Jeffrey (Jim Lorinz) is a young inventor, a self-proclaimed "bio-electrical technician", dedicated to the process of creating new life. His surname, after all, is Franken.

His opening experiment is semi-successful: a brain with a single eye surgically attached to it. Unfortunately Jeffrey’s work is often undermined by the rigmarole of everyday life: an over-protective mother (Louise Lasser), goody-goody girlfriend Elizabeth (Patty Mullen) who incorrectly believes she’s overweight, and a family who share a propensity for hideous suburban parties.

During one such neighbourhood gathering in honour of his father’s birthday, Jeffrey adapts the old guy’s gift – a new lawnmower – with a remote control. However, the party comes to a sticky end when the machine goes out of control and chops Elizabeth into pieces. "She’s just one big jigsaw puzzle", a cop later comments upon the poor girl’s remains.

Jeffrey goes all insular, but soon deduces that the best way to overcome his mourning is to recreate Elizabeth utilising the parts of her that are still in good shape (her head, for example). All he needs are fresh female parts to complete his new creation’s anatomy...

If you haven’t seen FRANKENHOOKER, Jeffrey’s travails in finding suitable body parts – from hookers, naturally – is best left out of this synopsis in order for you to enjoy the madcap developments of the script to their fullest. If you have seen it, you’ll know what to expect ... right up to a nightmarish finale that will surely bring to mind the best work of FX artist John Carl Buechler (although he’s not at work here).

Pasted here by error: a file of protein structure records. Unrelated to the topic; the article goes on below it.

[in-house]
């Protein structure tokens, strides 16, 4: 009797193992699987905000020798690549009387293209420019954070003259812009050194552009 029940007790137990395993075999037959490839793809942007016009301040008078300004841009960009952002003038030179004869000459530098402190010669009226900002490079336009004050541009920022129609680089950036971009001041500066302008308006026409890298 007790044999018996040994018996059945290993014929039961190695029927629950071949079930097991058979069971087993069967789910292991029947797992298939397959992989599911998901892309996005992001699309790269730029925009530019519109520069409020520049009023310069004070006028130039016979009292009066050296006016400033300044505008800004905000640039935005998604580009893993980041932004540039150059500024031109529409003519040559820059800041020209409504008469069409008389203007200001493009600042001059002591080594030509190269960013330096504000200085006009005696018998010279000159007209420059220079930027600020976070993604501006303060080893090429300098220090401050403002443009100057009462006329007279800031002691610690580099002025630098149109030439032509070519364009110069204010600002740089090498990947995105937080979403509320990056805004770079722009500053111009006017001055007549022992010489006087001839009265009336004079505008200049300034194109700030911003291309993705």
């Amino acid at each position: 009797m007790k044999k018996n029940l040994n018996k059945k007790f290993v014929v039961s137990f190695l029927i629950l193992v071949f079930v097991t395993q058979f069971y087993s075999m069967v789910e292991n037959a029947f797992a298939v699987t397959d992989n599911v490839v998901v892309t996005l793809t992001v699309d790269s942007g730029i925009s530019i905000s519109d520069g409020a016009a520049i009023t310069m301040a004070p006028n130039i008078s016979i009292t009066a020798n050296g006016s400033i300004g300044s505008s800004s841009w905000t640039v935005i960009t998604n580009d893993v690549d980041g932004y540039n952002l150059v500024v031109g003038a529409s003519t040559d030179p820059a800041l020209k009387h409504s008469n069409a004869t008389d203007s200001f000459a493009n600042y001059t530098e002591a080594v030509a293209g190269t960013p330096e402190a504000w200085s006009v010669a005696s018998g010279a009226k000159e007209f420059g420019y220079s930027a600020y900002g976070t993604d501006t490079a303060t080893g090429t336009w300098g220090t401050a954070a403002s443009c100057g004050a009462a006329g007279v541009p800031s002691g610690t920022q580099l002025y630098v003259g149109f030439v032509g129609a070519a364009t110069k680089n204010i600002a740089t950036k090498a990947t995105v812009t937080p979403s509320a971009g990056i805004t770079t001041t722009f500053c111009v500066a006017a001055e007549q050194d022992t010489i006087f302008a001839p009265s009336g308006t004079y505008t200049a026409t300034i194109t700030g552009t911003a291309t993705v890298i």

"A terrifying tale of sluts and bolts".

It’s a great tagline. And the film, co-produced by THE EXTERMINATOR filmmaker James Glickenhaus, has a great director in Frank Henenlotter (BASKET CASE; BRAIN DAMAGE).

But, despite its fun aspects and clear devotion to good-time sleaze, FRANKENHOOKER falls short of the greatness it should court.

That’s not to say it should be unduly dismissed. We are, after all, talking about a film in which prostitutes take a variant on crack which encourages them to explode. Starring James Lorinz in his prime. There’s sufficient reason there already to track this one down...

The humour in FRANKENHOOKER always struck me at the time as a little broader, more theatrical than that which is present in either BASKET CASE or BRAIN DAMAGE. And, watching it again now, my opinion hasn’t changed on this matter. It’s almost as if Hennenlotter was consciously hoping to cross over from the grindhouse and in to the mainstream – and his material feels a tad compromised as a result.